The HU-25 Falcon Jet is a medium-range surveillance (MRS) fixed-wing aircraft that was used to perform search and rescue, enforcement of laws and treaties including illegal drug interdiction, marine environmental protection, and military readiness. The origin of this MRS procurement can be traced back to 1966 when the Coast Guard participated in a full-scale wing fatigue test of the HU-16. A wing service life of 11,000 hours was established. Replacement would be required. The possibility of utilizing a mix of HH-3F helicopters and C-130 aircraft was evaluated in 1971. In 1972 several aircraft that could possibly fit the MRS requirements were leased for evaluation. Because of industry and Congressional challenges, it was not until January of 1977 that a contract was awarded to Dassault-Breguet for the Falcon Twenty (HU-25A). The first aircraft was delivered in February of 1982 with subsequent deliveries of one per month for a period of 41 months.
Forty-one HU-25 medium range surveillance fan jets replaced the HU-16E Albatross and the C-131A Samaritan prop driven aircraft in the Coast Guard aviation fleet. The Guardian’s modern technology and design enhances its performance as the service’s first multi-mission jet. It is twice as fast as previous Coast Guard fixed wing aircraft and can get to the scene quickly to perform its role.
An Aircraft Programs Office (APO) was established in Little Rock Arkansas. The Falcon 20 (HU-25) was manufactured and flight tested at AMD Dassualt Bordeaux France. The GE CF700 Engines and APUs were removed and the engine pylons replaced with ATF3 compatible pylons. The airframe was then disassembled and loaded aboard a stretch version of a C-130 and delivered to Falcon Jet Aircraft in Little Rock. The wings and empennage were stored at little Rock and the fuselage shipped to Grumman Aircraft Corporation for modifications. Grumman performed five HU-25 specific modifications. This consisted of two large rectangular search windows aft the entry door, a drop hatch in the floor forward of the wing root, a spoiler door for the drop hatch, a drop rail, and a camera window and door. Falcon Jet then re-assembled the airframe in Little Rock. Two Garrett ATF3-6-2 engines and a Garrett auxiliary power unit were installed. The aircraft was flight tested and delivered to the Coast Guard as the HU-25. The Garrett turbo fan engines were manufactured in Phoenix, Arizona specifically for the aircraft’s long flights. The computer controlled air navigation system was built by Rockwell International, Collins Avionics group in Cedar Rapids, Iowa. The HU-25 had surveillance system operators (SSO) console including Texas Instruments radar with 160-mile range, manufactured in Dallas, Texas. All 41 HU-25 aircraft were delivered from Falcon Jet Little Rock to the Coast Guard between February 1982 and May 1984.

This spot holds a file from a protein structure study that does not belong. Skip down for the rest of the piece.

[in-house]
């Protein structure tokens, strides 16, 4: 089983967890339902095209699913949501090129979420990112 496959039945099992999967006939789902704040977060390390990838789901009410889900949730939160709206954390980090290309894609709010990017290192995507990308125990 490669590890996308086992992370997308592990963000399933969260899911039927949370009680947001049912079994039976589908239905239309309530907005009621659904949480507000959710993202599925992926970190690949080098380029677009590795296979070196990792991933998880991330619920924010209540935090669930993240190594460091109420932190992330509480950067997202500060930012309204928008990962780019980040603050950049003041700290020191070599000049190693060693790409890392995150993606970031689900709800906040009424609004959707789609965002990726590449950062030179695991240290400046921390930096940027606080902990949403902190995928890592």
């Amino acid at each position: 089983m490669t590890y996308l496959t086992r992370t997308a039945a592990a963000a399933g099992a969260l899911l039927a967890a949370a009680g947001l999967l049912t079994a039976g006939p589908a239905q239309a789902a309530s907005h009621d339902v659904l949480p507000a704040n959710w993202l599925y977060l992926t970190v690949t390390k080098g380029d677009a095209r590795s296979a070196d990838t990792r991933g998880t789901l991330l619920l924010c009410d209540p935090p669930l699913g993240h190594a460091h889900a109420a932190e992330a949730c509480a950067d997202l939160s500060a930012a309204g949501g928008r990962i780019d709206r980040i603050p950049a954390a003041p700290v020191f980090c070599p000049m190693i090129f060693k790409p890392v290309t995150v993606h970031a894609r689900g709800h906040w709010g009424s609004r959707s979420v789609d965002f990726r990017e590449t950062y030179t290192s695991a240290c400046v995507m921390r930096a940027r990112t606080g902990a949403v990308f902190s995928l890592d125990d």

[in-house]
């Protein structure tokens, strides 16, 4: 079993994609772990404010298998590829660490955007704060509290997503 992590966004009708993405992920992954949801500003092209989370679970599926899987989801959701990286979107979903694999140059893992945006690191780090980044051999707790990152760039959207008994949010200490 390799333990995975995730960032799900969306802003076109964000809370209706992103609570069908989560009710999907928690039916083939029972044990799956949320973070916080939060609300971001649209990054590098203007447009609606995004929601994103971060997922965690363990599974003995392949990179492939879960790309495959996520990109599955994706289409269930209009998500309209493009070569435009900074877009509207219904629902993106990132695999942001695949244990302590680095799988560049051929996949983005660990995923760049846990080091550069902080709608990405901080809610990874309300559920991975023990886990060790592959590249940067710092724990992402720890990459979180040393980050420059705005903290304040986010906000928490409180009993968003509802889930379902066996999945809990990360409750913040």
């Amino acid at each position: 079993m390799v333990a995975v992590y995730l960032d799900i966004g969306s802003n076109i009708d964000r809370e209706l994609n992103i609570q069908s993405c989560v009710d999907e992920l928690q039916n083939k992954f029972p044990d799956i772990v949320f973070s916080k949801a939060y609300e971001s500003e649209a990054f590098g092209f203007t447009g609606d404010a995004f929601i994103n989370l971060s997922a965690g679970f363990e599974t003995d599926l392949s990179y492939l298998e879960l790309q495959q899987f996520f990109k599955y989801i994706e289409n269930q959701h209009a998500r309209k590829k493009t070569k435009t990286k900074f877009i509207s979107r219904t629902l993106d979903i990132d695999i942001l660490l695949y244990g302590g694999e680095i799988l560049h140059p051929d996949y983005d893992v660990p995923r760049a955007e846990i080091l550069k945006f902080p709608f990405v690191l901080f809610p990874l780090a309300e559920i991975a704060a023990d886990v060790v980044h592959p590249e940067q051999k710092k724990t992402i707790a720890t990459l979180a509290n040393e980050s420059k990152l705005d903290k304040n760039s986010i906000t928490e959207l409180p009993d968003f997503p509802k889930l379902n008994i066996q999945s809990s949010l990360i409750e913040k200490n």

The Coast Guard, the first user of the AT3-6A-2C engine, initially had problems with corrosion and early engine removals. The HU-25 engines were upgraded to the ATF3-6-4C giving satisfactory performance.